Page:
Artes Mundi Questionnaire: Omer Fast

One of the shortlisted artists for the Artes Mundi 6 prize, the Berlin-based video artist answers our brief questionnaire

By ArtReview

Omer Fast, Continuity, 2012 (still), Single channel HD video. Courtesy gb agency, Paris Omer Fast, Continuity, 2012 (still), Single channel HD video. Courtesy gb agency, Paris Omer Fast. Courtesy the artist


As one of ten shortlisted artists for Artes Mundi 6, you are presenting a project in a large exhibition, taking place across three venues (the National Museum Cardiff – the exhibition’s regular venue –and also at Chapter Arts Centre and Ffotogallery), through 22 February 2015. Could you tell us a bit more about your project and what form it takes?


I am showing a 40-minute fiction film called Continuity. It is a portrait of a middle-aged German couple whose son has just returned from military service in Afghanistan. The film is conceived as a kind of TV melodrama but the scenario keeps repeating itself with the couple bringing several young men into their home, each of whom acts out the role of the son differently. The situation is not exactly normal and details from the young men's stories begin to magically appear in the couple's home and in the landscape around them. It is ultimately unclear whether the couple have created this elaborate ritual in order to mourn for a lost son, whether there was even a son at all to begin with, or if something else is at play.

AR: Artes Mundi aims to support ‘contemporary visual artists who engage with the human condition, social reality and lived experience’. How do you feel your work relates to that definition?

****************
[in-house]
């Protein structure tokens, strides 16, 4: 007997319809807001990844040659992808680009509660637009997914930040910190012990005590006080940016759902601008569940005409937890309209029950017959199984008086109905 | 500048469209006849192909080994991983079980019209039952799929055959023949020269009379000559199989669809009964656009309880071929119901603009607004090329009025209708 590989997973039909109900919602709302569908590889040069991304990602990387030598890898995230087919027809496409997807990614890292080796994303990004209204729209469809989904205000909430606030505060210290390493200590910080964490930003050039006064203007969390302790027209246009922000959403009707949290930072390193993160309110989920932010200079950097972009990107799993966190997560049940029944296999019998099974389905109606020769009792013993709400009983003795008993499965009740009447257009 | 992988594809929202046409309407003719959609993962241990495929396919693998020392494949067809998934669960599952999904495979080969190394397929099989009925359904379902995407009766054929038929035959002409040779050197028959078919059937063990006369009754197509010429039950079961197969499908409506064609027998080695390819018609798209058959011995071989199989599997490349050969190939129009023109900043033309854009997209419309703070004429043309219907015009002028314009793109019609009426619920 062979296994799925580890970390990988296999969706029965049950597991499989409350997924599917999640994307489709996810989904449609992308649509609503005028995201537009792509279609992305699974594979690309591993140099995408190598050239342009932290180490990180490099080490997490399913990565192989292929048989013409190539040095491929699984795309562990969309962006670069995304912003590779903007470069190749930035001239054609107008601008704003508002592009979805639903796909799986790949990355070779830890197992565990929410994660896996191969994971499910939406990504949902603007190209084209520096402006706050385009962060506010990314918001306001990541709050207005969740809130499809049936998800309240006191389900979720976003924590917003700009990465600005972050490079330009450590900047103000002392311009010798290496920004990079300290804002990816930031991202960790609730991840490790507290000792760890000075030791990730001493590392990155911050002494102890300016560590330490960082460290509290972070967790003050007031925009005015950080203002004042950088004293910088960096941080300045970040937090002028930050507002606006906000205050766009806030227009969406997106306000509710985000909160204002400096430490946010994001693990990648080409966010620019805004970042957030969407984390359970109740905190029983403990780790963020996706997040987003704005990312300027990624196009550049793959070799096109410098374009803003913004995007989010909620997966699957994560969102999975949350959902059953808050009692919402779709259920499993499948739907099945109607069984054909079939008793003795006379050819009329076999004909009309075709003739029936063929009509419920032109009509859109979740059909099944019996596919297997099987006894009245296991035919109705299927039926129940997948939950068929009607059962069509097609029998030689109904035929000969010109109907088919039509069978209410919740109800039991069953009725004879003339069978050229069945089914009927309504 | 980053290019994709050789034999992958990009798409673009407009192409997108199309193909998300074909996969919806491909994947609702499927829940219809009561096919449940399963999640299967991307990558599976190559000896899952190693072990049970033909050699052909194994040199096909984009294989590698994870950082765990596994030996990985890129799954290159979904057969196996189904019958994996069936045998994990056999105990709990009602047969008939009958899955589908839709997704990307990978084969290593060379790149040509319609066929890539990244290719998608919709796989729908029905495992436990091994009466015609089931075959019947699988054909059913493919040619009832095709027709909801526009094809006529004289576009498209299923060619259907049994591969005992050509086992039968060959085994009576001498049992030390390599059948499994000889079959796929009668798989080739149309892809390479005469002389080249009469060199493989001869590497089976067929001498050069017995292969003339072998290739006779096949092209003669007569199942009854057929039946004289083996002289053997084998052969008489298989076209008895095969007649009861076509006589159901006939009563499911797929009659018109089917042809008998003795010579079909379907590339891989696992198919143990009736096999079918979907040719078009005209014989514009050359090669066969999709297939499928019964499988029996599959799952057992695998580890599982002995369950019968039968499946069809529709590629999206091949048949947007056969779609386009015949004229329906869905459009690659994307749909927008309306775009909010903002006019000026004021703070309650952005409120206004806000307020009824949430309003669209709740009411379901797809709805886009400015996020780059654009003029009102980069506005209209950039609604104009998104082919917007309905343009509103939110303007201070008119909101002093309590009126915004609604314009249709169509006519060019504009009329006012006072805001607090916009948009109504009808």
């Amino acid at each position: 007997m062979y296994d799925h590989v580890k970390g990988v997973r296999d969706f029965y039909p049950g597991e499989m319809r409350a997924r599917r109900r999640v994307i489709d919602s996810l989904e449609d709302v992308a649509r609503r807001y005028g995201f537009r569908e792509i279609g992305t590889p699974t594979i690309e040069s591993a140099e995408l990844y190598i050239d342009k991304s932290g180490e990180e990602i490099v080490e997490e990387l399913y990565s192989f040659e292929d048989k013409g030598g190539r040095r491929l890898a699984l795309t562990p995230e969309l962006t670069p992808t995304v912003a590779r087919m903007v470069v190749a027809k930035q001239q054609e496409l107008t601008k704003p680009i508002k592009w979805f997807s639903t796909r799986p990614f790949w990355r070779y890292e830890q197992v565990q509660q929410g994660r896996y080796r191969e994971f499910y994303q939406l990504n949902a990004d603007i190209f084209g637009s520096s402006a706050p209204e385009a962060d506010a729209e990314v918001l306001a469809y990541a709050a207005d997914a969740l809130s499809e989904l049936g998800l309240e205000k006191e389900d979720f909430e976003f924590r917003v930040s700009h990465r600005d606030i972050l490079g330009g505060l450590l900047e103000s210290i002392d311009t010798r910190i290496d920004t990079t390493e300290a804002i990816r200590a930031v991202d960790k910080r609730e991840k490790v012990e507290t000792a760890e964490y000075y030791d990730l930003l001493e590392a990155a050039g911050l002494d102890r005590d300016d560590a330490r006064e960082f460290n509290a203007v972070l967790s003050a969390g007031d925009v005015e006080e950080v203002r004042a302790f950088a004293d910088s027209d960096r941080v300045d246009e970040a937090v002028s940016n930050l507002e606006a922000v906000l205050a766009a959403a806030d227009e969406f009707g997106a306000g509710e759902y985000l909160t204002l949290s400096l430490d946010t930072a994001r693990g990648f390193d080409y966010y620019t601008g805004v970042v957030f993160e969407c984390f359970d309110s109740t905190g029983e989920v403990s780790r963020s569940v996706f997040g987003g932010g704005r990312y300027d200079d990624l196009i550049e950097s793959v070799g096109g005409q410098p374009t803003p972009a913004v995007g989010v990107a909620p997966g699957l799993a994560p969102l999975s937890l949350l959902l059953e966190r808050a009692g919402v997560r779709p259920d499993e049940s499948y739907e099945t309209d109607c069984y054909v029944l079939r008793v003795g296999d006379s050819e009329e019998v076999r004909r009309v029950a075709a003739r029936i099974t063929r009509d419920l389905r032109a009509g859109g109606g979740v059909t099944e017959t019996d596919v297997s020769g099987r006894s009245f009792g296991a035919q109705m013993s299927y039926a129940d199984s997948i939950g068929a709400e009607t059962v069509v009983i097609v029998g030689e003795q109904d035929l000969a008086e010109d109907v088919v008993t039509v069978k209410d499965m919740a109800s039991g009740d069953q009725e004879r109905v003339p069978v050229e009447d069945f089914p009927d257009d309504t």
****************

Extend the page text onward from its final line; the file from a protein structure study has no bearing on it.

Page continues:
OF: Very closely.

AR: Making work which reflects society as it is today can involve some of its most difficult aspects. What role do you think art should or could play in better highlighting or understanding these issues?

OF: I am personally drawn to works that deal with social issues but all contemporary art is arguably reflecting our times even if not every artist or work is overtly intending to do so.

AR: What has the experience been like to be in a group exhibition such as Artes Mundi?. Do you feel particular connections with the other artists’ practices? And what do you think could emerge from this experience?

OF: So far the experience has been lovely but very brief. The Artes Mundi team has been very responsive and accommodating about installing the work. I look forward to returning to Cardiff in order to give a talk and meet all of the other artists.

AR: Artes Mundi is the largest monetary prize in the UK, offering £40,000 to the winner. Should you win, how do you plan on using the prize money? Do you have a particular project that you would like to use it to realise?

OF: I don't think I will win and have no plans for this prize money.

Artes Mundi 6 will be awarded on 22nd January at a ceremony in Cardiff. The prize show is at National Museum Cardiff, Chapter Cardiff, and Ffotogallery, Penarth until 22 February.

13 January 2015